In my last two videos, I showed you how to create a click track in Pro Tools and how to customize your click track using Xpand

Before we leave the land of click tracks, there are a few more little tips I wanted to share. Enjoy!

Do you use a click track?

I came across a really interesting article today at called “In search of a click track.” In the article Paul Lamere analyzes various recordings — from the Beatles to Britney Spears — to discover which ones were recorded to a click track. It’s a good read, I’d highly recommend checking it out.

In all this click track talk, it’s important to remember that the music should come first. We should use a click track to enhance the song, not sterilize it. Sometimes it’s just appropriate to NOT use a click track. 

So, do you use one? Leave a comment!

  • Edgar Eyer

    Useful suggestions . Apropos , if your company was looking for a IRS 990-PF , my boss came across a fillable form here

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  • Steve Rohlfing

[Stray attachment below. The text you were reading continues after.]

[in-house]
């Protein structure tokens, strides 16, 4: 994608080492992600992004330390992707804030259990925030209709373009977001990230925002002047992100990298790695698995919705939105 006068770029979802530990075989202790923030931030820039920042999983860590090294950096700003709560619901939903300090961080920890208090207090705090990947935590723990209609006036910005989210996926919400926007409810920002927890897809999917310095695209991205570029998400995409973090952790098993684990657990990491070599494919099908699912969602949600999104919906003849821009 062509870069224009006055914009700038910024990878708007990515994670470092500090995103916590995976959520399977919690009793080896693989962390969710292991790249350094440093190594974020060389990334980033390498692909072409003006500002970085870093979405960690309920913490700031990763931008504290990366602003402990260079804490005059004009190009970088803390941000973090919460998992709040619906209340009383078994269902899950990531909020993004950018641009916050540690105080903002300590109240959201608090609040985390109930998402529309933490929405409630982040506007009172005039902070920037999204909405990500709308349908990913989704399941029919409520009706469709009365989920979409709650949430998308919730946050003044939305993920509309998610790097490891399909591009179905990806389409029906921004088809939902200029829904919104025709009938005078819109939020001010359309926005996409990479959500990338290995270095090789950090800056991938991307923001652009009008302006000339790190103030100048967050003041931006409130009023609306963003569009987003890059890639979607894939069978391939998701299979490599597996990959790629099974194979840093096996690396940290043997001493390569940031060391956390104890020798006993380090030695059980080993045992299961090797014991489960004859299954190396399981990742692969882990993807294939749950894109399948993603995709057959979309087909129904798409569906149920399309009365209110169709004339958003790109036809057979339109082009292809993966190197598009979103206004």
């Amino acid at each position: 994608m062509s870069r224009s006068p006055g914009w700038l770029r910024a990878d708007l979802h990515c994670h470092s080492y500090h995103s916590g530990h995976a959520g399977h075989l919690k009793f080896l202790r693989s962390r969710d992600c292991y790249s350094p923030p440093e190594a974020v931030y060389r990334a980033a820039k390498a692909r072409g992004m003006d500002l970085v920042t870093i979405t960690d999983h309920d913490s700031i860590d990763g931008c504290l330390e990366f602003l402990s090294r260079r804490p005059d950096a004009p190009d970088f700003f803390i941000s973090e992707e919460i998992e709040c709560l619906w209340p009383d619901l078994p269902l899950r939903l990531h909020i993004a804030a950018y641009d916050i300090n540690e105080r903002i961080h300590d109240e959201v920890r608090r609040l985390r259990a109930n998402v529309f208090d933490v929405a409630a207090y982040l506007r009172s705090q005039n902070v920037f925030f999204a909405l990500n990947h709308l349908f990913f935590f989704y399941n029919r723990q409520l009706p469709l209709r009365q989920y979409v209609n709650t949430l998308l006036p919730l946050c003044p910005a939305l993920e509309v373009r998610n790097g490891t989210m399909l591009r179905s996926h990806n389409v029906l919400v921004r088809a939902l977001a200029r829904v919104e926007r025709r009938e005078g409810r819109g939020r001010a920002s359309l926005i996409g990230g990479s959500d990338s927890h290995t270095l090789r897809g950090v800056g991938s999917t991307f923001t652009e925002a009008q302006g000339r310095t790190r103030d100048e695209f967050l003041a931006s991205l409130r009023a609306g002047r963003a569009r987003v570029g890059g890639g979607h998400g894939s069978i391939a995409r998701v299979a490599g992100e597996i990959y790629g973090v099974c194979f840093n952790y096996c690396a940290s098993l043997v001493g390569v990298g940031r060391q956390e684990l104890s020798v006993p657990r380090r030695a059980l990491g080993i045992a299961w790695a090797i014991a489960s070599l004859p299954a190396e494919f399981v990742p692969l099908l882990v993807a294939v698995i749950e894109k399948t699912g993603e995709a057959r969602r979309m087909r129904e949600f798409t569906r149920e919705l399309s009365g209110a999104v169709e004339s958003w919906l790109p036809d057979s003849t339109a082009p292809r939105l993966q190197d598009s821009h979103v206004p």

ohhh that was great! I had never thought about using an audio click to help line things up or that it would help moving from one software to another. Tell me all your secrets!


    • 🙂 Glad you liked it Steve. Thanks for commenting!

  • Gnúsi Yones

    I dont use the click track in pro tools. Usually I loop maybe a tambourine or something like that because I feel most musicians play with more feel with something more musical then that TICK tack tack tack… My advice would be something like that! – Gnúsi – engineer

    • Loops are definitely a great alternative.


    I use a Click Track sometimes. I have to admit that I’d rather play with a drum machine or a drum loop, though. A Click Track, while helpful at keeping you in time, can also leave me feeling cold. When I do acoustic guitar recordings or a 2 track acoustic guitar recording, there have been times that I didn’t use a click track simply because I hated the way it felt. It felt too rigid.